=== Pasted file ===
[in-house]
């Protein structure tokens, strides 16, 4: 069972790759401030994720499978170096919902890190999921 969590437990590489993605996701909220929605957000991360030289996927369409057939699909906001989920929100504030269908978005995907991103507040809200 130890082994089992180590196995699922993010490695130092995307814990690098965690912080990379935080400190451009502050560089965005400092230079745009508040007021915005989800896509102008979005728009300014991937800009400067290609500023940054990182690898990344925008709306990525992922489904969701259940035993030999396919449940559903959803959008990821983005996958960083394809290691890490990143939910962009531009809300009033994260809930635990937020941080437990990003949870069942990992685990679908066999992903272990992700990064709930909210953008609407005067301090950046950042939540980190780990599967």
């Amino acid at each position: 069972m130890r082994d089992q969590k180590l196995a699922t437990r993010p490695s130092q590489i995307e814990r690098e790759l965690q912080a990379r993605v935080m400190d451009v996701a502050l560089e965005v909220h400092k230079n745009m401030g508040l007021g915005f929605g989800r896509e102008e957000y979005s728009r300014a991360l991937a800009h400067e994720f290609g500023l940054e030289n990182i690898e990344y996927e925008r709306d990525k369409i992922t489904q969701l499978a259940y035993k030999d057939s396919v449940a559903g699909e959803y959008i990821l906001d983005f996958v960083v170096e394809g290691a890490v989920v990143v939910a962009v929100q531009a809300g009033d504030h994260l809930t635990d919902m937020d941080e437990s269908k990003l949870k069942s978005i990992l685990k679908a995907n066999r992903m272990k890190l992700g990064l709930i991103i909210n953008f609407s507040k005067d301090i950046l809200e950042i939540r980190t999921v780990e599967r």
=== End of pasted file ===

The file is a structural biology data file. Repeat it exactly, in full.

[in-house]
């Protein structure tokens, strides 16, 4: 069972790759401030994720499978170096919902890190999921 969590437990590489993605996701909220929605957000991360030289996927369409057939699909906001989920929100504030269908978005995907991103507040809200 130890082994089992180590196995699922993010490695130092995307814990690098965690912080990379935080400190451009502050560089965005400092230079745009508040007021915005989800896509102008979005728009300014991937800009400067290609500023940054990182690898990344925008709306990525992922489904969701259940035993030999396919449940559903959803959008990821983005996958960083394809290691890490990143939910962009531009809300009033994260809930635990937020941080437990990003949870069942990992685990679908066999992903272990992700990064709930909210953008609407005067301090950046950042939540980190780990599967």
């Amino acid at each position: 069972m130890r082994d089992q969590k180590l196995a699922t437990r993010p490695s130092q590489i995307e814990r690098e790759l965690q912080a990379r993605v935080m400190d451009v996701a502050l560089e965005v909220h400092k230079n745009m401030g508040l007021g915005f929605g989800r896509e102008e957000y979005s728009r300014a991360l991937a800009h400067e994720f290609g500023l940054e030289n990182i690898e990344y996927e925008r709306d990525k369409i992922t489904q969701l499978a259940y035993k030999d057939s396919v449940a559903g699909e959803y959008i990821l906001d983005f996958v960083v170096e394809g290691a890490v989920v990143v939910a962009v929100q531009a809300g009033d504030h994260l809930t635990d919902m937020d941080e437990s269908k990003l949870k069942s978005i990992l685990k679908a995907n066999r992903m272990k890190l992700g990064l709930i991103i909210n953008f609407s507040k005067d301090i950046l809200e950042i939540r980190t999921v780990e599967r």